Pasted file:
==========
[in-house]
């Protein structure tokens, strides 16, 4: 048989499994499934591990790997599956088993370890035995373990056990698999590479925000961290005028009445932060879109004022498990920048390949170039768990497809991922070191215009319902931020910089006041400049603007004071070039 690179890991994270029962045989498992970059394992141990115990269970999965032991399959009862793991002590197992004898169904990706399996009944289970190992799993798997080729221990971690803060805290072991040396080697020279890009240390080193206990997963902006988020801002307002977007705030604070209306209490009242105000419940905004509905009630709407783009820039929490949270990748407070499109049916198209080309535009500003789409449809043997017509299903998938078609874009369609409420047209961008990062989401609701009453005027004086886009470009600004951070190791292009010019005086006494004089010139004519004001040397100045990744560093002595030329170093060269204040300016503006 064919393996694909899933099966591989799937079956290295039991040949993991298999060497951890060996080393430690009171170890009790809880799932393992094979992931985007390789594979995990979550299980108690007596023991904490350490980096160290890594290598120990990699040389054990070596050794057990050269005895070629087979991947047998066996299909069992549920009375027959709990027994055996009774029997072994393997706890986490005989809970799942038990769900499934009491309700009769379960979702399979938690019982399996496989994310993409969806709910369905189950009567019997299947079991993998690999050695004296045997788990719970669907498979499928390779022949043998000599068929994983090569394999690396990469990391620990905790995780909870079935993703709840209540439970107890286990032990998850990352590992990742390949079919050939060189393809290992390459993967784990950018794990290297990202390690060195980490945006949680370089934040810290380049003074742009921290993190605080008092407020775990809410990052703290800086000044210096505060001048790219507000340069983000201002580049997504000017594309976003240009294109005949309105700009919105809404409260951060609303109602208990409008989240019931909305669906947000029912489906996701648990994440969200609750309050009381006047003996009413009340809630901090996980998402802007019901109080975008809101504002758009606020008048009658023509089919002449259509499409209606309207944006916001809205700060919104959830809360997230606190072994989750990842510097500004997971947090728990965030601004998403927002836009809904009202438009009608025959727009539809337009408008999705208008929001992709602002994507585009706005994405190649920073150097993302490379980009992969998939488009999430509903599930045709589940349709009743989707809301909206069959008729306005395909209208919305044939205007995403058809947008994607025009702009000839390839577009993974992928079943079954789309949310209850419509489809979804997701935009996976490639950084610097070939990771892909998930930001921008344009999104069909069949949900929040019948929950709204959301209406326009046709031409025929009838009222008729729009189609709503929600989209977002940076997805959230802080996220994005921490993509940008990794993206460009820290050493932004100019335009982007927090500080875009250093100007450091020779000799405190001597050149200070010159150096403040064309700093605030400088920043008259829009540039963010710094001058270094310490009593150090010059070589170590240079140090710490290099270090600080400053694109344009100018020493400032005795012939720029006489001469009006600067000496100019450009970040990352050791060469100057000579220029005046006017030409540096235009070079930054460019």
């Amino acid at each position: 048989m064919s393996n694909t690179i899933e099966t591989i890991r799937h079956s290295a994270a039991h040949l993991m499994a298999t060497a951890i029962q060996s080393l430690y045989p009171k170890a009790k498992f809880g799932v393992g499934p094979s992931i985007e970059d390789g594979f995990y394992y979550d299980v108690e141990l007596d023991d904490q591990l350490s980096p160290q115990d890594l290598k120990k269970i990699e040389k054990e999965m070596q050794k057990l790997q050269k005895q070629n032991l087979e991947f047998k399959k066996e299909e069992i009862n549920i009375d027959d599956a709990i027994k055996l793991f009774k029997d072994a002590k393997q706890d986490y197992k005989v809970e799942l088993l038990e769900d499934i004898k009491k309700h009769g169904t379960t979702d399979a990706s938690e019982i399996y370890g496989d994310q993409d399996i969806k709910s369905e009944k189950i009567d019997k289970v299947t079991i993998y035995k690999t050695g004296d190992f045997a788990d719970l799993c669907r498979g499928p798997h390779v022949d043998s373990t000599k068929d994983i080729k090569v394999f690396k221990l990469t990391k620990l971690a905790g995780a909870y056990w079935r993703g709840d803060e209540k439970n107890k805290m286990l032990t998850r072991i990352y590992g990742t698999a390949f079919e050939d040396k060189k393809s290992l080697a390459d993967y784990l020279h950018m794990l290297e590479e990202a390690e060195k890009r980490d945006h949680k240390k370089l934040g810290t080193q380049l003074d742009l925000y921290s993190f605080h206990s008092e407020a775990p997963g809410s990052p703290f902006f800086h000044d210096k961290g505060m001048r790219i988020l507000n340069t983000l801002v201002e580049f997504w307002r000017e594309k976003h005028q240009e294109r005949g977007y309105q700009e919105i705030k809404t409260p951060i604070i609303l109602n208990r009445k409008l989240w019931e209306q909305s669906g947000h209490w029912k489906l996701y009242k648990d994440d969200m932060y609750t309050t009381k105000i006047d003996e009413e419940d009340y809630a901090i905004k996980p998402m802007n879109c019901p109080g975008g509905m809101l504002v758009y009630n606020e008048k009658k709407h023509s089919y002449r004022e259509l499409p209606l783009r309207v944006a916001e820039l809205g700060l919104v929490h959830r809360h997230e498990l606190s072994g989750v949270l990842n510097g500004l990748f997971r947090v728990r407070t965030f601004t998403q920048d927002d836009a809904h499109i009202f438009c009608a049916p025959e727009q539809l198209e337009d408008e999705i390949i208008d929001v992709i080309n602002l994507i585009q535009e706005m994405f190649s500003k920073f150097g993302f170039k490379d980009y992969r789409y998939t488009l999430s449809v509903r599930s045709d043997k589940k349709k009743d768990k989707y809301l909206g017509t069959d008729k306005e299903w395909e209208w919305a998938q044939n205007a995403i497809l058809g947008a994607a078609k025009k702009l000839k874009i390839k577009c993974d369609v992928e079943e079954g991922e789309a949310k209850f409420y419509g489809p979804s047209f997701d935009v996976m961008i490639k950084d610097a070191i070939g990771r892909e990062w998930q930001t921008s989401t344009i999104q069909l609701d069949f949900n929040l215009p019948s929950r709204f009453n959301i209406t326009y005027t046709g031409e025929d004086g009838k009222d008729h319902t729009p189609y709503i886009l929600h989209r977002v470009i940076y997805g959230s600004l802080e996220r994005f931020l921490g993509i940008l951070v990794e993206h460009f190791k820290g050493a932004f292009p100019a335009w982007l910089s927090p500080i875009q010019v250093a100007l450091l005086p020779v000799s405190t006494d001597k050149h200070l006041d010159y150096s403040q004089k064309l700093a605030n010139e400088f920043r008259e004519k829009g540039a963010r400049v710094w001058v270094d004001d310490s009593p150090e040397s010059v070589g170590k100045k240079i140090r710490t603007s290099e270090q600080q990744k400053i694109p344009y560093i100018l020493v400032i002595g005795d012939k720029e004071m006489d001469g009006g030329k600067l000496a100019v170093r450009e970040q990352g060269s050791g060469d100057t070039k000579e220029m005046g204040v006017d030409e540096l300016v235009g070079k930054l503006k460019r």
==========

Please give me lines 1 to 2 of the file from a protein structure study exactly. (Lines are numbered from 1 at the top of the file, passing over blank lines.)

[in-house]
């Protein structure tokens, strides 16, 4: 048989499994499934591990790997599956088993370890035995373990056990698999590479925000961290005028009445932060879109004022498990920048390949170039768990497809991922070191215009319902931020910089006041400049603007004071070039 690179890991994270029962045989498992970059394992141990115990269970999965032991399959009862793991002590197992004898169904990706399996009944289970190992799993798997080729221990971690803060805290072991040396080697020279890009240390080193206990997963902006988020801002307002977007705030604070209306209490009242105000419940905004509905009630709407783009820039929490949270990748407070499109049916198209080309535009500003789409449809043997017509299903998938078609874009369609409420047209961008990062989401609701009453005027004086886009470009600004951070190791292009010019005086006494004089010139004519004001040397100045990744560093002595030329170093060269204040300016503006 064919393996694909899933099966591989799937079956290295039991040949993991298999060497951890060996080393430690009171170890009790809880799932393992094979992931985007390789594979995990979550299980108690007596023991904490350490980096160290890594290598120990990699040389054990070596050794057990050269005895070629087979991947047998066996299909069992549920009375027959709990027994055996009774029997072994393997706890986490005989809970799942038990769900499934009491309700009769379960979702399979938690019982399996496989994310993409969806709910369905189950009567019997299947079991993998690999050695004296045997788990719970669907498979499928390779022949043998000599068929994983090569394999690396990469990391620990905790995780909870079935993703709840209540439970107890286990032990998850990352590992990742390949079919050939060189393809290992390459993967784990950018794990290297990202390690060195980490945006949680370089934040810290380049003074742009921290993190605080008092407020775990809410990052703290800086000044210096505060001048790219507000340069983000201002580049997504000017594309976003240009294109005949309105700009919105809404409260951060609303109602208990409008989240019931909305669906947000029912489906996701648990994440969200609750309050009381006047003996009413009340809630901090996980998402802007019901109080975008809101504002758009606020008048009658023509089919002449259509499409209606309207944006916001809205700060919104959830809360997230606190072994989750990842510097500004997971947090728990965030601004998403927002836009809904009202438009009608025959727009539809337009408008999705208008929001992709602002994507585009706005994405190649920073150097993302490379980009992969998939488009999430509903599930045709589940349709009743989707809301909206069959008729306005395909209208919305044939205007995403058809947008994607025009702009000839390839577009993974992928079943079954789309949310209850419509489809979804997701935009996976490639950084610097070939990771892909998930930001921008344009999104069909069949949900929040019948929950709204959301209406326009046709031409025929009838009222008729729009189609709503929600989209977002940076997805959230802080996220994005921490993509940008990794993206460009820290050493932004100019335009982007927090500080875009250093100007450091020779000799405190001597050149200070010159150096403040064309700093605030400088920043008259829009540039963010710094001058270094310490009593150090010059070589170590240079140090710490290099270090600080400053694109344009100018020493400032005795012939720029006489001469009006600067000496100019450009970040990352050791060469100057000579220029005046006017030409540096235009070079930054460019």